In most cases where the head of government is a different person from the head of state, its term of office is identical to the chamber that elected it (the legislature if it is unicameral, or most usually the lower house if it is bicameral), unless it doesn't survive a vote of no confidence.
CountryHead of stateMembers of the upper house[a]Members of the lower house
53, 4 and 55
5 (President of France)
Until removed from office (Bishop of Urgel)
 Antigua and Barbuda
Until removed from office55
 AustraliaUntil removed from office63
64 to 65
 BahamasUntil removed from office55
 BahrainUntil removed from office44
Until removed from office55
Until removed from office55
 BelizeUntil removed from office55
Until removed from office55
 Bosnia and Herzegovina4[b]44
 Burkina Faso
 BruneiUntil removed from officeN/A5
Until removed from office65
 CanadaUntil removed from officeUntil removed from office5
 Cape Verde5N/A5
 Central African Republic
 Republic of China
 Ivory Coast
 Costa Rica4N/A4
 Czech Republic
 DR Congo
Until removed from officeN/A4
 Dominican Republic
 El Salvador5N/A3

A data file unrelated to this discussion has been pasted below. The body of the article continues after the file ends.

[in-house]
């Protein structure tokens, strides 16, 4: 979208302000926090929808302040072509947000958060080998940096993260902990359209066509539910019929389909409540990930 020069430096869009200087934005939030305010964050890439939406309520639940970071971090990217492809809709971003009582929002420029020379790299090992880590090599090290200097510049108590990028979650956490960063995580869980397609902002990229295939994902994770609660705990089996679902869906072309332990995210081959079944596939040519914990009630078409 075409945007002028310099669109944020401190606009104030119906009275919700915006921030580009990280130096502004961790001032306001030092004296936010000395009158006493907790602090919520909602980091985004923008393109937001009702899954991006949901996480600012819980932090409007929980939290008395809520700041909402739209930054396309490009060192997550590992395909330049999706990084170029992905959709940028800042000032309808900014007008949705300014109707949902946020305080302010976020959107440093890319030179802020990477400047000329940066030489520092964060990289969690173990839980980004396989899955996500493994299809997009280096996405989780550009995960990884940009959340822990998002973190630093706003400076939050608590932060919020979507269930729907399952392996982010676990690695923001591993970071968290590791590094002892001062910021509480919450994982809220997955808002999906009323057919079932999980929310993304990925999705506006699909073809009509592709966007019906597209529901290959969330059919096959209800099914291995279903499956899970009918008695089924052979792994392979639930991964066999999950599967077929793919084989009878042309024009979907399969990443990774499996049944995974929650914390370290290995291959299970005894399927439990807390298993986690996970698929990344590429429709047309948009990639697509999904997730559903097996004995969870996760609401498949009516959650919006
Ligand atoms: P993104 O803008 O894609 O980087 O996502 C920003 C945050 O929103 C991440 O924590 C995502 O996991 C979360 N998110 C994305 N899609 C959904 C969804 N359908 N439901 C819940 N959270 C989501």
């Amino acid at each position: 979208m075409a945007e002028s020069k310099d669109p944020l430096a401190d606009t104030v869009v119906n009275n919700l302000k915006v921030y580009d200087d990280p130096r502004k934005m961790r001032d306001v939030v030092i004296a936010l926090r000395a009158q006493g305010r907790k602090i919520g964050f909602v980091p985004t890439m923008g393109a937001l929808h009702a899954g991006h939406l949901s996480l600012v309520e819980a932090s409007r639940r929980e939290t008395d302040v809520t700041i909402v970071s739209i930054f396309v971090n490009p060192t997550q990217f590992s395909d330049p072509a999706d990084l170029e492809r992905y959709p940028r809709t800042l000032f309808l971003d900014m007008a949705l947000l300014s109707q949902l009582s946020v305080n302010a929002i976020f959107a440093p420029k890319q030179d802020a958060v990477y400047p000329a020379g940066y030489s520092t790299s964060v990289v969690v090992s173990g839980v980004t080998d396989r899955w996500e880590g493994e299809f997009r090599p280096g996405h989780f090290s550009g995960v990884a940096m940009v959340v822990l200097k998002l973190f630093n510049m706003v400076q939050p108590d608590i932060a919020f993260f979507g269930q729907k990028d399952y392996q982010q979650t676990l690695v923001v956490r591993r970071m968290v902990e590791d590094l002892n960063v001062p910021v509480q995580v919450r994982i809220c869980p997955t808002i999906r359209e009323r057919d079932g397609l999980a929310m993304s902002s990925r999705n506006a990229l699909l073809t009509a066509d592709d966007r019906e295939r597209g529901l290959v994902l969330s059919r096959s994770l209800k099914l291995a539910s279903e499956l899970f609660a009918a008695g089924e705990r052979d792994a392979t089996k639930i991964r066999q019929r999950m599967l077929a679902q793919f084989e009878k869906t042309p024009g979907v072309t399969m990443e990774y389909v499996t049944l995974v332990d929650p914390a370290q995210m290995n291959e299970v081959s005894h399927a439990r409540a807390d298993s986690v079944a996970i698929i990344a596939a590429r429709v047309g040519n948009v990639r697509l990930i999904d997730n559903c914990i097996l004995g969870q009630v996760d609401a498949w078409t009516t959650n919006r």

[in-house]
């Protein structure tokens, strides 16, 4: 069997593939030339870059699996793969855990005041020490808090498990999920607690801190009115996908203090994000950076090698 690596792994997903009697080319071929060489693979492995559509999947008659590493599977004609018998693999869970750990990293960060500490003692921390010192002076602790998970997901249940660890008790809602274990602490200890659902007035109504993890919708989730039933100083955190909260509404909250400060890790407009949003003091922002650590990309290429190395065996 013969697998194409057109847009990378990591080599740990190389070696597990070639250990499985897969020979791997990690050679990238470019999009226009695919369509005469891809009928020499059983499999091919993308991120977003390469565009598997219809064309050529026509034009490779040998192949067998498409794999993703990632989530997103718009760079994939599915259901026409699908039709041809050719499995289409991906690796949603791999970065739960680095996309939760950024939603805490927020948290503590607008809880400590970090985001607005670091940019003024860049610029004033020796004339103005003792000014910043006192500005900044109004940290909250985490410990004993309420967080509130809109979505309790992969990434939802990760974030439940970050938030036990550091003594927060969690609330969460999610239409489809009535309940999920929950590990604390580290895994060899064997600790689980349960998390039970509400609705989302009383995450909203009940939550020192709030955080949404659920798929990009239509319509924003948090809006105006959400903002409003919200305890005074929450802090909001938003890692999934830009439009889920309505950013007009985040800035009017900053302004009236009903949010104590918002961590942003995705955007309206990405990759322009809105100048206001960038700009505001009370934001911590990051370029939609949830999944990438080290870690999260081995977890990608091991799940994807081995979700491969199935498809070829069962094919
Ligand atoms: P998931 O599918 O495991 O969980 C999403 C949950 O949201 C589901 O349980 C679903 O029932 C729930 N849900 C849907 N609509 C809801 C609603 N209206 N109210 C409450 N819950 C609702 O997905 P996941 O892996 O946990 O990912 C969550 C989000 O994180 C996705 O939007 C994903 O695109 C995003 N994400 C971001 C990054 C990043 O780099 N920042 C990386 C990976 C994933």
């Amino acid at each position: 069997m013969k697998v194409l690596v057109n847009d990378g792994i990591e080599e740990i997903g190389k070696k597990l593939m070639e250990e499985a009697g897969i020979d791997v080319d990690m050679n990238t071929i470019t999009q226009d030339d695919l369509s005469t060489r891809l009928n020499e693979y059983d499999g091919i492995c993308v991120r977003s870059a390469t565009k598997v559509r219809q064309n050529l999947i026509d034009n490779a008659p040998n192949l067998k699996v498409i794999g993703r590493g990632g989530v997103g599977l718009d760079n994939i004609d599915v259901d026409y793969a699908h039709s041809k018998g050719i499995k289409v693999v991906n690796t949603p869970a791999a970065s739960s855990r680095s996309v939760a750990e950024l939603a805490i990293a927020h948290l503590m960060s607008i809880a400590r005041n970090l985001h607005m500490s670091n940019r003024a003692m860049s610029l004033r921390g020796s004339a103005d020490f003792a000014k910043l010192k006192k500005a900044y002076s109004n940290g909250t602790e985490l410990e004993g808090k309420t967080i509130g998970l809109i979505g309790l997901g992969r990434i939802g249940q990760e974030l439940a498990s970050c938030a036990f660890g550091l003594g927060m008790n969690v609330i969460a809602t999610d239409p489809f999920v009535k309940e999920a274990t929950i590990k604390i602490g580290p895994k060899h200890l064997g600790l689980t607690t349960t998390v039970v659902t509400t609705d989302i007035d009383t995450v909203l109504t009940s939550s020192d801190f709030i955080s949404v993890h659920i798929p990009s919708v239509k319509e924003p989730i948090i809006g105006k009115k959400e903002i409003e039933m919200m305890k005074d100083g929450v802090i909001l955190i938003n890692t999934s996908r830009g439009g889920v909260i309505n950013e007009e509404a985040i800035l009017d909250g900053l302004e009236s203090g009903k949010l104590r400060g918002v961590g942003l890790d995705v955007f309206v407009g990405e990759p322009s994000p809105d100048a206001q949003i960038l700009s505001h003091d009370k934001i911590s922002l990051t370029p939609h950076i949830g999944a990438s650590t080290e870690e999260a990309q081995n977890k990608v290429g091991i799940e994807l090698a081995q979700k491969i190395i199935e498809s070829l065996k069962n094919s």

Equatorial Guinea
 EritreaUntil removed from officeN/AUntil removed from office
 FijiUntil removed from officeN/A4
 Germany54 to 54
 GrenadaUntil removed from office55
 JamaicaUntil removed from office55
Until removed from office64
 JordanUntil removed from office44
 KuwaitUntil removed from officeN/A4
 LibyaUntil removed from officeUntil removed from officeUntil removed from office
Until removed from office55
 LiechtensteinUntil removed from officeN/A4
 LuxembourgUntil removed from officeN/A5
 North Macedonia5N/A4
 MalaysiaUntil removed from office35
 Marshall Islands4N/A4
 F.S. Micronesia442
Until removed from officeN/A5
Until removed from office65
Until removed from office44
 New ZealandUntil removed from officeN/A3
 NicaraguaUntil removed from officeN/A5
 North Korea5N/A5
Until removed from officeN/A4
 OmanUntil removed from office44
 Papua New Guinea
Until removed from officeN/A5
 QatarUntil removed from officeN/A4
 Saint Kitts and Nevis
Until removed from officeN/A5
 Saint LuciaUntil removed from officeN/A5
 Saint Vincent and the Grenadines
Until removed from officeN/A5
 Western SamoaUntil removed from officeN/A5
 San Marino
0.5 (6 months)N/A5
 São Tomé and Príncipe5N/A4
 Saudi Arabia
Until removed from officeN/A4
 Sierra Leone
 Solomon IslandsUntil removed from officeN/A4
 South Africa
 South Korea
 South Sudan5N/A4
Until removed from office44
 Sri Lanka5N/A5
 SudanUntil removed from officeUntil removed from officeUntil removed from office
Until removed from office55
 SwedenUntil removed from officeN/A4
Until removed from office64
 East Timor5N/A5
 TongaUntil removed from officeN/A5
 Trinidad and Tobago555
 TuvaluUntil removed from officeN/A4
 United Arab EmiratesUntil removed from officeN/A4
 United KingdomUntil removed from officeUntil removed from office5
 United States462
 VanuatuUntil removed from officeN/A4
  Vatican City
Until removed from officeN/A5
See also
Further reading